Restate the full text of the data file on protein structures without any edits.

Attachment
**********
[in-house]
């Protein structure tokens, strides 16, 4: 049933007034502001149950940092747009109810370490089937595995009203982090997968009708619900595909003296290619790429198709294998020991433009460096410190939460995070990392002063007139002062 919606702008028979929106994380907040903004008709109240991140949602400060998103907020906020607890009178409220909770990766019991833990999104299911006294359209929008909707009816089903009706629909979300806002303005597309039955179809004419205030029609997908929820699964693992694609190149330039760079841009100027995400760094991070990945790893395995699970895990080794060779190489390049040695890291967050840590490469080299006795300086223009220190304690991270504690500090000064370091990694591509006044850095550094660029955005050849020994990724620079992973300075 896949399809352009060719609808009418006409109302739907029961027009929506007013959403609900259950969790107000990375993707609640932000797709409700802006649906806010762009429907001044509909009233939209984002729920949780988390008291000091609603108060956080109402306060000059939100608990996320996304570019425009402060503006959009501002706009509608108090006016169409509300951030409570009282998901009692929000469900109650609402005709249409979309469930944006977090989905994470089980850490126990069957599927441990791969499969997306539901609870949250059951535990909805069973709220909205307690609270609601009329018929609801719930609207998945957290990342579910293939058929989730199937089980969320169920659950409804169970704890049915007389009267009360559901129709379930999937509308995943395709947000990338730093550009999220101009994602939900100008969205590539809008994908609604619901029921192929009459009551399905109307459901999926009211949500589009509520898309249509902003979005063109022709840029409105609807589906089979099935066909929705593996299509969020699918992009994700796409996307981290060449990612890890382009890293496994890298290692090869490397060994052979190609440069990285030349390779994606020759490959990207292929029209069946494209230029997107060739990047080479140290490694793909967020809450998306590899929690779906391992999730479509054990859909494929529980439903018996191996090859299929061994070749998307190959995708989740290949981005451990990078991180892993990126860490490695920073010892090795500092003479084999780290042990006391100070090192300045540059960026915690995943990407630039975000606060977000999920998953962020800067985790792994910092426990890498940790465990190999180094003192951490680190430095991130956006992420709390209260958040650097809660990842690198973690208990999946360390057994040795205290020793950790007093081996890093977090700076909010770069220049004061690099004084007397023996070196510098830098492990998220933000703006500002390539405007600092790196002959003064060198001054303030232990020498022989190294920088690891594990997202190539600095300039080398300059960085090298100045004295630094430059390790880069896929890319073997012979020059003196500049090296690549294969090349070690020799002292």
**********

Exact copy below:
[in-house]
């Protein structure tokens, strides 16, 4: 049933007034502001149950940092747009109810370490089937595995009203982090997968009708619900595909003296290619790429198709294998020991433009460096410190939460995070990392002063007139002062 919606702008028979929106994380907040903004008709109240991140949602400060998103907020906020607890009178409220909770990766019991833990999104299911006294359209929008909707009816089903009706629909979300806002303005597309039955179809004419205030029609997908929820699964693992694609190149330039760079841009100027995400760094991070990945790893395995699970895990080794060779190489390049040695890291967050840590490469080299006795300086223009220190304690991270504690500090000064370091990694591509006044850095550094660029955005050849020994990724620079992973300075 896949399809352009060719609808009418006409109302739907029961027009929506007013959403609900259950969790107000990375993707609640932000797709409700802006649906806010762009429907001044509909009233939209984002729920949780988390008291000091609603108060956080109402306060000059939100608990996320996304570019425009402060503006959009501002706009509608108090006016169409509300951030409570009282998901009692929000469900109650609402005709249409979309469930944006977090989905994470089980850490126990069957599927441990791969499969997306539901609870949250059951535990909805069973709220909205307690609270609601009329018929609801719930609207998945957290990342579910293939058929989730199937089980969320169920659950409804169970704890049915007389009267009360559901129709379930999937509308995943395709947000990338730093550009999220101009994602939900100008969205590539809008994908609604619901029921192929009459009551399905109307459901999926009211949500589009509520898309249509902003979005063109022709840029409105609807589906089979099935066909929705593996299509969020699918992009994700796409996307981290060449990612890890382009890293496994890298290692090869490397060994052979190609440069990285030349390779994606020759490959990207292929029209069946494209230029997107060739990047080479140290490694793909967020809450998306590899929690779906391992999730479509054990859909494929529980439903018996191996090859299929061994070749998307190959995708989740290949981005451990990078991180892993990126860490490695920073010892090795500092003479084999780290042990006391100070090192300045540059960026915690995943990407630039975000606060977000999920998953962020800067985790792994910092426990890498940790465990190999180094003192951490680190430095991130956006992420709390209260958040650097809660990842690198973690208990999946360390057994040795205290020793950790007093081996890093977090700076909010770069220049004061690099004084007397023996070196510098830098492990998220933000703006500002390539405007600092790196002959003064060198001054303030232990020498022989190294920088690891594990997202190539600095300039080398300059960085090298100045004295630094430059390790880069896929890319073997012979020059003196500049090296690549294969090349070690020799002292």